No vacancies for El Al
It’s basically the same story from the Star Alliance, with spokesperson Markus Ruediger saying:
“Membership in Star Alliance has to be beneficial to the Alliance overall and to the individual carrier. In order to achieve this, a new member airline would have to bring in additional destinations (complementary network) into the Alliance as well as a strong home market.
“By the same token, the new member will only be able to maximize the alliance benefits, if it can offer attractive connecting points where passengers from other Alliance carriers can transfer onto this network.”
Another factor playing against a potential El Al membership in a global airline alliance is the country’s tough antitrust laws, which El Al states “are much stricter than in European countries, making it almost impossible for El Al to maintain codeshare agreements with the same flexibility enjoyed by European carriers.”
El Al’s stringent security procedures also have an impact.
Henry Harteveldt, Hudson Crossing’s travel industry analyst, concedes that any alliance that has airline members from the Middle East — and they all do — isn’t likely to welcome El Al.
For example, consider the problem of alliance members’ citizens flying to one another’s countries. For example, if Israel were to join SkyTeam, then consider that Israel classifies Saudi Arabia as an enemy state and bars its citizens from traveling to Saudi Arabia. Likewise, Saudi Arabia bars Israelis from entry.
And, although Saudis can in theory travel to Israel, they would certainly have a very difficult time getting visas and would be under intense scrutiny.
An Israeli entry into SkyTeam is therefore not on the agenda.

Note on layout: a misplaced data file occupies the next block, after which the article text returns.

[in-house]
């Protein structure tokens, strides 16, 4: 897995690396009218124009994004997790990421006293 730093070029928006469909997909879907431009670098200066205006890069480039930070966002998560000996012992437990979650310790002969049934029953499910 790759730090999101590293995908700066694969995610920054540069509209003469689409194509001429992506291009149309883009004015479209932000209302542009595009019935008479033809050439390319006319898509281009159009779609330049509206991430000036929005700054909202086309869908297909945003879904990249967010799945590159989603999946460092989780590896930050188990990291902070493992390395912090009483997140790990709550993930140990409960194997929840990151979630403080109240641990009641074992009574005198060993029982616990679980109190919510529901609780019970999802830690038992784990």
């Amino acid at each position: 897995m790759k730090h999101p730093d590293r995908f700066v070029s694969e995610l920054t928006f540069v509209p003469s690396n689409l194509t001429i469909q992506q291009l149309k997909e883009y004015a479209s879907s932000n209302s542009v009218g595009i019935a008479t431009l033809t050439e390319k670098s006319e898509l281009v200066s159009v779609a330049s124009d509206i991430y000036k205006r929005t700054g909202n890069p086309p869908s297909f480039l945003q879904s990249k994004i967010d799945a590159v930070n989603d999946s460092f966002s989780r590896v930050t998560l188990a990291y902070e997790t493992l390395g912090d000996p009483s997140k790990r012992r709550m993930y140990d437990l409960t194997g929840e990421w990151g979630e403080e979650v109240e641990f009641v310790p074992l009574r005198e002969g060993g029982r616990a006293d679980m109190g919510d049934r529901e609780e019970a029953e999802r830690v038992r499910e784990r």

On the purely operational side of things, although El Al doesn’t offer a “true hub-and-spoke system from Tel Aviv, that market is an important market for business and leisure travelers, Harteveldt says, adding that the Israeli airline would add value to any of the alliances.
El Al already has codeshares with oneworld members American Airlines, Iberia, and S7 Airlines, and given members’ British Airways and American Airlines’ presence in London, oneworld would be the logical choice for El Al if it were to gain entry into an alliance, Harteveldt says.
Addison Schonland, managing director of Avintel Consulting, concurs that oneworld membership for El Al would make the most sense, with El Al’s “quiet relationship” with American Airlines providing an opening.
Saudi’s membership in SkyTeam would seem to block that avenue, Schonland says.
Schonland argues that El Al could provide any alliance with a “captive market,” the Jewish traveling public and others who prefer to fly, out of security concerns or cultural allegiances, to fly with the carrier.
But, it appears as though El Al will have to compete outside of the alliance framework in the short-run, at least.
David Wardell, a consultant at Technical Reality, argues that El Al’s banishment from global airline alliances stems from a combination of reasons.
“El Al is a tiny carrier and it’s challenging for other alliance participants to see ways in which they substantially enhance an alliance,” Wardell says. “Further, political constraints probably make the quest for added value almost impossible. Those issues won’t be resolved anytime soon.”